How to Spot a Canadian

Tracking down Canadians one toque at a time.

About this Site...

Canadians are a tricky people to distinguish. They are often able to blend into a society and appear to be American, British, French or any other number of nationalities. This site will provide you with some tips and tricks to help you recognize a Canadian no matter where you are.


This site is for entertainment purposes only. "How to Spot a Canadian" is filled with humour, satire, hyperbole, parody and sarcasm. All statements here should be taken with a grain of salt or a bottle of maple syrup, whatever the case may be.

They're Polite

You don't have to be a frequent reader of this website to know that Canadians are polite. If you have ever met a Canadian you instantly noticed that fact.

But Canadians aren't just polite. They're obnoxiously polite. If they bump into someone THEY apologize. But that's not all. Canadians have been known to apologize for bumping into inanimate objects. It's quite common to see a Canadian bump into the edge of a table and say "Sorry." And that's not just a slip of the tongue. Canadians are actually concerned for the table's feelings.

But it doesn't end there.

Canada is a country filled with people opening doors for others, smiles, thank yous and orderly line-ups. Canadians help and share and love whenever possible, even if it is completely inappropriate to do so. It's like some bizarre utopia that also happens to include beavers, poutine and hockey.

Ironically it is the game of hockey that causes Canadians to throw their politeness out the door. It's a proven fact that if you put even the kindest, gentlest Canadian in front of a hockey game they will almost instantly be turned into an aggressive, blood-thirsty, angry monster. All of the rage that they build up while helping and thanking others comes out when the puck hits the ice.

Why do you think hockey is the one professional team sport that allows fighting? It's because Canadians need it. They need the outlet. They've spent their lives apologizing to tables and now they need to get that anger out. And hockey is the one socially acceptable place for them to vent their frustrations. This fact is true for Canadians who are watching the game as well as those who are playing it. To a Canadian it's not real hockey unless someone is bleeding.

I've watched as a little old lady baked a batch of cookies, kissed a child on the forehead and then sat down in front of an NHL game and screamed "KILL HIM! KILL HIM!" for three straight periods.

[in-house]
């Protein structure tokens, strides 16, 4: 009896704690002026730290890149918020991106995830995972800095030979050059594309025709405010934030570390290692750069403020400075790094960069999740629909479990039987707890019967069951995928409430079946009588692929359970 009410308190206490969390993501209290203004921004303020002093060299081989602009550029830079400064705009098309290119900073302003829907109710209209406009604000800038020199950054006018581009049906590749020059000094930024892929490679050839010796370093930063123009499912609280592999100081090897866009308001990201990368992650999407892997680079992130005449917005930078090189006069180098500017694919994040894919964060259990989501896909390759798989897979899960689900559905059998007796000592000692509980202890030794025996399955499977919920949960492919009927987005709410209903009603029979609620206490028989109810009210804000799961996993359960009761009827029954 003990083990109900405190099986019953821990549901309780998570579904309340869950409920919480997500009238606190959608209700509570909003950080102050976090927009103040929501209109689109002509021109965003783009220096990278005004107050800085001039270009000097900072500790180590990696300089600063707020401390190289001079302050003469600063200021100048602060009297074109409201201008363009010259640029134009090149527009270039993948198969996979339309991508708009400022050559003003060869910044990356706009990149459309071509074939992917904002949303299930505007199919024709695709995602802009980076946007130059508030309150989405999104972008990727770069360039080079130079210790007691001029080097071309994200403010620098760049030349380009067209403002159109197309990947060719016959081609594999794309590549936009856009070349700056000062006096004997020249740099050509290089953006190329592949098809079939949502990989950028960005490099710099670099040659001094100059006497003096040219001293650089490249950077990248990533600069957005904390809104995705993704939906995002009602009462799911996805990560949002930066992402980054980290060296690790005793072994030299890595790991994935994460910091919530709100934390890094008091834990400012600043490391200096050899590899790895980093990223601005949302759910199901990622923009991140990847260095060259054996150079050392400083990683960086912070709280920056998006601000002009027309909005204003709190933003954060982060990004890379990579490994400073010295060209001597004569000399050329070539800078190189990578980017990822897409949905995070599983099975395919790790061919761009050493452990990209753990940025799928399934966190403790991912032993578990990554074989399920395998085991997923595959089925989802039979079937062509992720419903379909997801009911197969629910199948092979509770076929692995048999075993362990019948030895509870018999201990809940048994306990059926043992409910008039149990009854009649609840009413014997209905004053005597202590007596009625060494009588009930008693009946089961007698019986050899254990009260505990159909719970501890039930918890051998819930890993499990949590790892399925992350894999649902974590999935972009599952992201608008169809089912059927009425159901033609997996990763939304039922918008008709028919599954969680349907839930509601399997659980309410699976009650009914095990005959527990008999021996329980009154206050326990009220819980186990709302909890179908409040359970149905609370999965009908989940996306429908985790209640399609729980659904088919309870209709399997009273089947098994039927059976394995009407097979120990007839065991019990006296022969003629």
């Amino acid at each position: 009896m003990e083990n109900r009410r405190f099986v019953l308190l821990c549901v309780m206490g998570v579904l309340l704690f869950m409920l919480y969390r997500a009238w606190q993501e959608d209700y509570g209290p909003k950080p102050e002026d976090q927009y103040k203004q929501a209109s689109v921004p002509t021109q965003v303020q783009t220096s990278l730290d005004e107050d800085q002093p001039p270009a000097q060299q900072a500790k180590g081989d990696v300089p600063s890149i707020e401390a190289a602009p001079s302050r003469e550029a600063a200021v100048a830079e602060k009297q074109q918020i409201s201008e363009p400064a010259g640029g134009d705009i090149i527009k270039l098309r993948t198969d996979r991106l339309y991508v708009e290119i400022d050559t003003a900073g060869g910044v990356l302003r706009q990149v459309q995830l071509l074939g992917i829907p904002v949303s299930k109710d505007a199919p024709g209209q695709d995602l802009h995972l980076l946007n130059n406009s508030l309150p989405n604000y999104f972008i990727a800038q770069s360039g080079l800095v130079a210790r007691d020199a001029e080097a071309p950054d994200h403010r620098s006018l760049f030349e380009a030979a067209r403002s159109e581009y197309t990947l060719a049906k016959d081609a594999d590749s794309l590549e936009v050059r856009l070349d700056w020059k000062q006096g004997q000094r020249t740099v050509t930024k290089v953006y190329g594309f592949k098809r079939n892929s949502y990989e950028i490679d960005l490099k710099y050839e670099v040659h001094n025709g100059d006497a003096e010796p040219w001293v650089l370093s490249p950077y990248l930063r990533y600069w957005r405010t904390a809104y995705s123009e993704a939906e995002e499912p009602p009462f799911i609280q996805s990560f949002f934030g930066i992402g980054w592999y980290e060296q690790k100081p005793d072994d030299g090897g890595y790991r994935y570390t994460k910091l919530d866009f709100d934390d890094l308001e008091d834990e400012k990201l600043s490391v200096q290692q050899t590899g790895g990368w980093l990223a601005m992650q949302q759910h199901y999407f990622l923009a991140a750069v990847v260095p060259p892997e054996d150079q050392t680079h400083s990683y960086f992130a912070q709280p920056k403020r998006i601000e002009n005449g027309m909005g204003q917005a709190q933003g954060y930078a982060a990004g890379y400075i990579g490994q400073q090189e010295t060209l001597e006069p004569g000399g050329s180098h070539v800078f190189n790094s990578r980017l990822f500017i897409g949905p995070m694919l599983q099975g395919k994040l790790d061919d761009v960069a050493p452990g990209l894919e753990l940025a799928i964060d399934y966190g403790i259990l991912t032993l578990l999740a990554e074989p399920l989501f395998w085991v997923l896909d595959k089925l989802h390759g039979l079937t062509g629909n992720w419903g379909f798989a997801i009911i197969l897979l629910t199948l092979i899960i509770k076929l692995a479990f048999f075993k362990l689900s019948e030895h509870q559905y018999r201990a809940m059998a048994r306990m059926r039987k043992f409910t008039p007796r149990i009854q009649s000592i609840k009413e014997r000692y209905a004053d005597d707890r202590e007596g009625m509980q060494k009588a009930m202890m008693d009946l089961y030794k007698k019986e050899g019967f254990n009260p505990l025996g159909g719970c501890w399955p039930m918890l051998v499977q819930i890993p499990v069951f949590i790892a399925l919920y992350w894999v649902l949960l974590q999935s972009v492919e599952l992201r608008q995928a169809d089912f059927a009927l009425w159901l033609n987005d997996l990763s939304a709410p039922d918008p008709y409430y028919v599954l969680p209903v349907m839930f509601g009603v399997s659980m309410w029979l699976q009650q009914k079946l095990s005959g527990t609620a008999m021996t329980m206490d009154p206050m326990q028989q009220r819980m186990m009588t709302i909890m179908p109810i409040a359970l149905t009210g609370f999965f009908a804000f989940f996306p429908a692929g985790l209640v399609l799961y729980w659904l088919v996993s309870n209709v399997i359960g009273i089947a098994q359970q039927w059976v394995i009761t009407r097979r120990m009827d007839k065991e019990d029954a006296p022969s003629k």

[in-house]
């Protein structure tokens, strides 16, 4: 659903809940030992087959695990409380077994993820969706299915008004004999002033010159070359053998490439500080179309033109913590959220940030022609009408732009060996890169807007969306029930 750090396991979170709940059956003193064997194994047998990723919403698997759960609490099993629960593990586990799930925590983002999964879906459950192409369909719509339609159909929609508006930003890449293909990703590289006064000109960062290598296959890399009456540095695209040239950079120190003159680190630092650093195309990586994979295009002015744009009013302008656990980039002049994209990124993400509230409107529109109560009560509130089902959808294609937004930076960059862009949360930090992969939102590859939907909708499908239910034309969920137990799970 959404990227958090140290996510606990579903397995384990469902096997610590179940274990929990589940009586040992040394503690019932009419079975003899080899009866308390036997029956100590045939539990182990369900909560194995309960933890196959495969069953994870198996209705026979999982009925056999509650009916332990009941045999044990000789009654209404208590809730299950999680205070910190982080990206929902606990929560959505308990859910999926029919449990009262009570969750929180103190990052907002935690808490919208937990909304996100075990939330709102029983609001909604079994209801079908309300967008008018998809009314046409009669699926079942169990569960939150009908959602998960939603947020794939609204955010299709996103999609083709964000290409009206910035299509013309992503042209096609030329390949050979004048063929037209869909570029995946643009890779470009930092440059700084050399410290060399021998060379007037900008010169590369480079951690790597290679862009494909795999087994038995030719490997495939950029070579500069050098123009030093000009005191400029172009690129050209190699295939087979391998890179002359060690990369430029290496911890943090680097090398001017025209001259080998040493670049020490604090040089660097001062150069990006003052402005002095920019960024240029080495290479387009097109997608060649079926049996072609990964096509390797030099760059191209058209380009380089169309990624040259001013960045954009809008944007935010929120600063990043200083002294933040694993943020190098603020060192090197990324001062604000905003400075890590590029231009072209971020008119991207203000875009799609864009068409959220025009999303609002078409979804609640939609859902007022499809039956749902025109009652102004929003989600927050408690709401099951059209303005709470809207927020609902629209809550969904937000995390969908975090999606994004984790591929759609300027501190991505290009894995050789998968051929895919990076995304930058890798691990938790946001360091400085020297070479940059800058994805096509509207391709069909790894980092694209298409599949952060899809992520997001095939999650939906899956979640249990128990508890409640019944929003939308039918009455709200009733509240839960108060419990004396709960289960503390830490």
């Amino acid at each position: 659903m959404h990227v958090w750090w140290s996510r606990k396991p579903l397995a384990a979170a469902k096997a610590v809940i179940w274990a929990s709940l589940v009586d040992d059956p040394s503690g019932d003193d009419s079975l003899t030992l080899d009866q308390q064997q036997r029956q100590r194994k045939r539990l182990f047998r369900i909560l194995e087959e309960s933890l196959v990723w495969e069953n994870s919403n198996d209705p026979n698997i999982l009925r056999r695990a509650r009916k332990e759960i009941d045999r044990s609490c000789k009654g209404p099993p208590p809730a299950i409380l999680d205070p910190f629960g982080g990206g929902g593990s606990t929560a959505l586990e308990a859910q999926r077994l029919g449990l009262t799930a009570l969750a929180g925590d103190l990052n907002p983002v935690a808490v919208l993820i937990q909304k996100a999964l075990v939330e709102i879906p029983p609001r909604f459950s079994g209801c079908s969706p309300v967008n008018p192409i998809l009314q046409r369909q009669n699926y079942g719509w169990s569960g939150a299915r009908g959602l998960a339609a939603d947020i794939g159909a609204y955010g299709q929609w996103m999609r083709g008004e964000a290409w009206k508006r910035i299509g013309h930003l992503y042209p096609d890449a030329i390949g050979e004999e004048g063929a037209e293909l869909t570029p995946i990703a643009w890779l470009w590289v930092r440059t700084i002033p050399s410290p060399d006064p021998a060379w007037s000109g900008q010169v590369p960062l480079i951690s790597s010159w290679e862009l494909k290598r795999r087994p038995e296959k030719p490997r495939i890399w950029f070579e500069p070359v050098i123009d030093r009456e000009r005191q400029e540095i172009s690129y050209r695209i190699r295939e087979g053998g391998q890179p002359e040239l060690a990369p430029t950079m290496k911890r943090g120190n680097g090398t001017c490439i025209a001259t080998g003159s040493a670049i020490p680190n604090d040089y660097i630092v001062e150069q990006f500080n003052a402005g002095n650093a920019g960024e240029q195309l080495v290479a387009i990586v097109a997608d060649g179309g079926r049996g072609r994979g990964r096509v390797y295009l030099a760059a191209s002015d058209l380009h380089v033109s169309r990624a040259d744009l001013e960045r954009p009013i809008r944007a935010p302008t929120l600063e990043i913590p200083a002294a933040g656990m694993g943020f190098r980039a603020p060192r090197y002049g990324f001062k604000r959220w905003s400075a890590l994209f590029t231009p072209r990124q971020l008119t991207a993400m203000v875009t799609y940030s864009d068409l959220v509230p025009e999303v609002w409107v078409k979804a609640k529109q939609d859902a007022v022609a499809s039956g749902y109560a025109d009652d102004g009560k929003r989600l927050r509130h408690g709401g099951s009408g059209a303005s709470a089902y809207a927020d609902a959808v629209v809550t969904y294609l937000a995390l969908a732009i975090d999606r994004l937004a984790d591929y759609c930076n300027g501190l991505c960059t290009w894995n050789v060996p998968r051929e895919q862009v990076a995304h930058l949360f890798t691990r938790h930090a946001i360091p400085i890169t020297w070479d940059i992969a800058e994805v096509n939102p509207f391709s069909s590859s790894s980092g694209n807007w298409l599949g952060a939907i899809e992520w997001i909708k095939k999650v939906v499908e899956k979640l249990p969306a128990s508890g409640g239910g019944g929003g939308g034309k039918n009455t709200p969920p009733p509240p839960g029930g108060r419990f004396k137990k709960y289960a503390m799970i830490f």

Hockey is also where riots come from. Montreal's famed "Richard Riot" was caused by a hockey game. In fact, if you look at some obscure history books that are no longer in print, you will likely find that the war of 1812 was also caused by a hockey game. Unfortunately the modern media has repressed that fact.

Or not.

Regardless, a good way to spot a Canadian is to see how polite they are. True Canadians will respond to even the most brutal insults with an apology and an offer to join them for a warm cup of maple syrup back at their igloo.

A better way to spot a Canadian is to sit them in front of a hockey game. If they instantly turn into a vicious goon who feeds on the blood of the opposing team, you have definitely found a real Canadian.

Once that Canadian is found using this method it is best to leave the room until the game is over. At the conclusion of the game the Canadian will revert back to their former personality almost instantly. The process may take longer if their team lost. This Bruce Banner/Incredible Hulk transformation is a definite Canadian trait and it should be treated with the utmost respect and fear.
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  1. expei said...

    as example of polite is the fascination with curling - one of the most polite of sports and therefore enormously popular in Canada. Hand shakes before the game and after and imagine the winners always buy the losers a drink to say they are sorry for winning.

  2. gilliebean said...

    Hey! I resemble that remark!

  3. expei said...

    did i say it was bad? I love curling I am canadian after all

  4. said...

    I always thought curling was lame, but then I watched it a few times and I actually like it.

  5. Rob said...

    Its also a drinking game, every single curling rink I've been too is liscenced and has a bar built in. The beer is stored inside the arena to keep it cold at all times.

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